"People are responding well to what we're doing, and they're seeking us out, and we're so deeply appreciative of that," says Leavens.

All involved agree that switching from an on-air FM location to the Internet is not without its challenges. Some of WDUQ's former listeners might not have access to high-speed Internet or even a computer. There's also competition from Essential, which programs jazz music on Saturday evenings, offers its own streaming jazz channel and syndicates its JazzWorks programming.

But the early success of The Pittsburgh Jazz Channel, Leavens and others say, shows that people miss the old DUQ programming and are doing what they can to seek it out.

"When you get down to it, the technology — whether it's the radio or the Internet — really doesn't matter," says Hanley. "You can listen to the music in a variety of ways. What's behind the music — the relationships [the listener] formed— is what they missed when this programming went away.

"They miss hearing guys like Tony. That's what was lost and what this station has restored."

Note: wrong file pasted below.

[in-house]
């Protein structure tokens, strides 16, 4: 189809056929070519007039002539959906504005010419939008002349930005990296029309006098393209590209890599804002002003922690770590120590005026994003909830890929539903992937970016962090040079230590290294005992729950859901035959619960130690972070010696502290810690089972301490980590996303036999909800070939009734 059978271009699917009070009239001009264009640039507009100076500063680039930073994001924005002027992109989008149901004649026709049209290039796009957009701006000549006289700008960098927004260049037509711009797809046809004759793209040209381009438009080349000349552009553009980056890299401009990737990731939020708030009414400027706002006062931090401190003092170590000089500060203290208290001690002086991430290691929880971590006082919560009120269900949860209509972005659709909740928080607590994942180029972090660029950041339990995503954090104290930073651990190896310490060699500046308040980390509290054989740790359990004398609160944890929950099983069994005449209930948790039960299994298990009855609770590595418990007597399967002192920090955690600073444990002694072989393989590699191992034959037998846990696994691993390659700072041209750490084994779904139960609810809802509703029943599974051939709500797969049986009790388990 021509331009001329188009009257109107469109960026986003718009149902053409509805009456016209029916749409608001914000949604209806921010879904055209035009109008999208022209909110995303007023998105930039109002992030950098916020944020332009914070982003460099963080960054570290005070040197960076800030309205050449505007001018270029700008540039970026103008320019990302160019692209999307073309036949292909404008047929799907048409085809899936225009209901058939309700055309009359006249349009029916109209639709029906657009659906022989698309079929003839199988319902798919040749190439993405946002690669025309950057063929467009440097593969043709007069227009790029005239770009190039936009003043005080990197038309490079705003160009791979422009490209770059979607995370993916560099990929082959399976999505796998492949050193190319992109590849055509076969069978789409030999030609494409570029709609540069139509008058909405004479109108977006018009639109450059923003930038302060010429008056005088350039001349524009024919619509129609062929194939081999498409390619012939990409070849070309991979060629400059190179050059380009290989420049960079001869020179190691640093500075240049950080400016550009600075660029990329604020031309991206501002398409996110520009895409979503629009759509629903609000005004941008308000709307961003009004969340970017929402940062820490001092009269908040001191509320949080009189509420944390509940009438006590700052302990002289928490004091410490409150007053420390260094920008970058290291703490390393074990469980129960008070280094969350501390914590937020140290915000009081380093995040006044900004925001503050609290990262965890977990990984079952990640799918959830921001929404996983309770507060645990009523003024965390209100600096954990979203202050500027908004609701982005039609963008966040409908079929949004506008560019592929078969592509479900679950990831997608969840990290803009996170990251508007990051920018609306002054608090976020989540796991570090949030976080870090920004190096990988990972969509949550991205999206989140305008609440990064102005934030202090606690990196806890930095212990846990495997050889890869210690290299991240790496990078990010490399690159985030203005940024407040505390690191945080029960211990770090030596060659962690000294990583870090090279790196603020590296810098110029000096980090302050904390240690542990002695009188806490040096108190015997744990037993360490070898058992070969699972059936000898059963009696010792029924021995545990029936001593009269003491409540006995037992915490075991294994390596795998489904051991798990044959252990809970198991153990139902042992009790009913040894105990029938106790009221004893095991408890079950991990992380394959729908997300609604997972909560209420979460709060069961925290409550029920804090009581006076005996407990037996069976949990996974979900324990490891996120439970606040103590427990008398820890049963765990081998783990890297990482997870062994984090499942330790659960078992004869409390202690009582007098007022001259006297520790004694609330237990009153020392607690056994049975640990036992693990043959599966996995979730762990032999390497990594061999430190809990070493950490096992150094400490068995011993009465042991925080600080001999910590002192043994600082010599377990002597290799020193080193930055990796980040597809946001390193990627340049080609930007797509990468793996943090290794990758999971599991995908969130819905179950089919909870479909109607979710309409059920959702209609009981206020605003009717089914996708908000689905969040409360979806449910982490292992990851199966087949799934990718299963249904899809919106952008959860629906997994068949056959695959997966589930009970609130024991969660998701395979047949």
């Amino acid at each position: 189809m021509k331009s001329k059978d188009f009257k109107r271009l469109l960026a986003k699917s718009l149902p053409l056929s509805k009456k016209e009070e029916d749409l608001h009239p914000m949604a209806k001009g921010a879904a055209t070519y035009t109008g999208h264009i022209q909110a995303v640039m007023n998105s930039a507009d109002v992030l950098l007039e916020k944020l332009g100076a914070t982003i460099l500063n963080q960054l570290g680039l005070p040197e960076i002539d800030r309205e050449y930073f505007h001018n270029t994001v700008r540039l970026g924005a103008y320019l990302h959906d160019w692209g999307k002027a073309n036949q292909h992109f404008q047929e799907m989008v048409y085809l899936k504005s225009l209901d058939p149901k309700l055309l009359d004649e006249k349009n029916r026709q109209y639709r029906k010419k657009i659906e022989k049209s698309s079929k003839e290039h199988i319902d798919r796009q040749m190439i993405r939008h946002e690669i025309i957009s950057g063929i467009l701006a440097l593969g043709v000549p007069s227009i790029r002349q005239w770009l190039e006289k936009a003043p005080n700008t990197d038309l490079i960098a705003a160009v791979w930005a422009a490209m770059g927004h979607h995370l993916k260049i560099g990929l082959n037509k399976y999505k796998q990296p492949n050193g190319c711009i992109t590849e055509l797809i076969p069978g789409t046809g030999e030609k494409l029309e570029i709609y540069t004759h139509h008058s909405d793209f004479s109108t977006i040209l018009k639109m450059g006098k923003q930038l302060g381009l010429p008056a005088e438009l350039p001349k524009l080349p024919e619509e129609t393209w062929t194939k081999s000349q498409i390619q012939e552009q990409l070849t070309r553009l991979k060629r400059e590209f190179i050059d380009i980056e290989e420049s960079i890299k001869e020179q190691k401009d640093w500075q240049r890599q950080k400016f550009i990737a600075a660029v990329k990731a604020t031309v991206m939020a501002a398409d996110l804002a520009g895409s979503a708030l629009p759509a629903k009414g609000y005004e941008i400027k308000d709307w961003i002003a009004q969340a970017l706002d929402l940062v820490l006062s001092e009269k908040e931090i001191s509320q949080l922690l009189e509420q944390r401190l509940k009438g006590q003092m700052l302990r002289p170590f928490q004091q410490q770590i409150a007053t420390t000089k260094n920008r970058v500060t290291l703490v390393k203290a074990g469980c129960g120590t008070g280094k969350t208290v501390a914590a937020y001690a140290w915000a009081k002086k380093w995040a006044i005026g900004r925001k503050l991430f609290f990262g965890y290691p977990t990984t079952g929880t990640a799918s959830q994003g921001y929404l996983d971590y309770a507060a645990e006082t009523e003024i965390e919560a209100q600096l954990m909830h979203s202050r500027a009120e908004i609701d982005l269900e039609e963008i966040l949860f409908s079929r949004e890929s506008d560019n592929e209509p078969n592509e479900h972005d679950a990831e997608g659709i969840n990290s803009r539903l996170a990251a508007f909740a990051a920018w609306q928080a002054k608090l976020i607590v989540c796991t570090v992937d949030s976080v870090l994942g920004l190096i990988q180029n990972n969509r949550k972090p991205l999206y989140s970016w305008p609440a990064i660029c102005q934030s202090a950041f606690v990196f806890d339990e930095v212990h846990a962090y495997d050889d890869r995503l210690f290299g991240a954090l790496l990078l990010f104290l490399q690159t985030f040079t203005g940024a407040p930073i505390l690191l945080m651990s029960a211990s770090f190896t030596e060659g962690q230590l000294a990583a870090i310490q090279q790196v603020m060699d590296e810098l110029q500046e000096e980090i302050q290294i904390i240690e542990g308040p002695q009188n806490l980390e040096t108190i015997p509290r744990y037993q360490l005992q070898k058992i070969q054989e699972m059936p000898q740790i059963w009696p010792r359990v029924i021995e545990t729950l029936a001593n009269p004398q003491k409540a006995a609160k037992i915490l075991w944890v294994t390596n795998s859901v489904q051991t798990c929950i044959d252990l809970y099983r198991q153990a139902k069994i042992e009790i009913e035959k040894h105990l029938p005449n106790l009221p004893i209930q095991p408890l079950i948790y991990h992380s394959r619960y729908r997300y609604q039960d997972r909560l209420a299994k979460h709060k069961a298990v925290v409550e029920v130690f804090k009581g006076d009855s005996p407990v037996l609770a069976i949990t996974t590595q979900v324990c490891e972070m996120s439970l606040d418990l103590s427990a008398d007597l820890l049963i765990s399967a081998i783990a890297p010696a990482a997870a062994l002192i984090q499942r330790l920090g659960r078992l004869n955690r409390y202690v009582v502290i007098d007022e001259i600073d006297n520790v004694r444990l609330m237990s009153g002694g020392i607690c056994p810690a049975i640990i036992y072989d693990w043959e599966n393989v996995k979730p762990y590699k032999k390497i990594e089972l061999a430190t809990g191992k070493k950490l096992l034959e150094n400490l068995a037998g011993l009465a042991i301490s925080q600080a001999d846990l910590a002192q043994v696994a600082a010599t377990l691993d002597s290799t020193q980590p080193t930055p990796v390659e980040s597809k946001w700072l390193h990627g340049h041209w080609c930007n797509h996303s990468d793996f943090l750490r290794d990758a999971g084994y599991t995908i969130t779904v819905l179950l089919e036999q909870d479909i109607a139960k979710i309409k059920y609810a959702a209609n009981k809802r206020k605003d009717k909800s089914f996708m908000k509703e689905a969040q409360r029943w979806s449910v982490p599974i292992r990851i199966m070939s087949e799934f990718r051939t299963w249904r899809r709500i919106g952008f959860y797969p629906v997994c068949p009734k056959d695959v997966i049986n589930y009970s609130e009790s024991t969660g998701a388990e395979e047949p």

For the time being, the plan is to stay the course — provide the Pittsburgh region with the jazz programming it's come to love while growing the operation and get the programming out to more and more audiences through radio affiliates.

While the present business model has been an early success, Mowod says he still gets one question more than any other: "Are you going to start a new jazz station?" Leavens says that's always a possibility, and when potential opportunities come up, they do investigate them.

At the same time, they're also happy with what they've been able to accomplish in such a short period of time.

"A traditional radio station would open up a lot of challenges," says Barnett. "And the fact is, what we have is already sustainable.

"It's really a huge thing to be a solvent nonprofit after only eight months."

The current format is also a lot of work, but worth it, the group says.

"I've never been so happy to be completely exhausted," Lasanich says. "I've worked a lot in radio at country and top-40 stations, but those were just jobs to me.

"I really do feel like we're doing something special here by serving Pittsburgh's jazz community."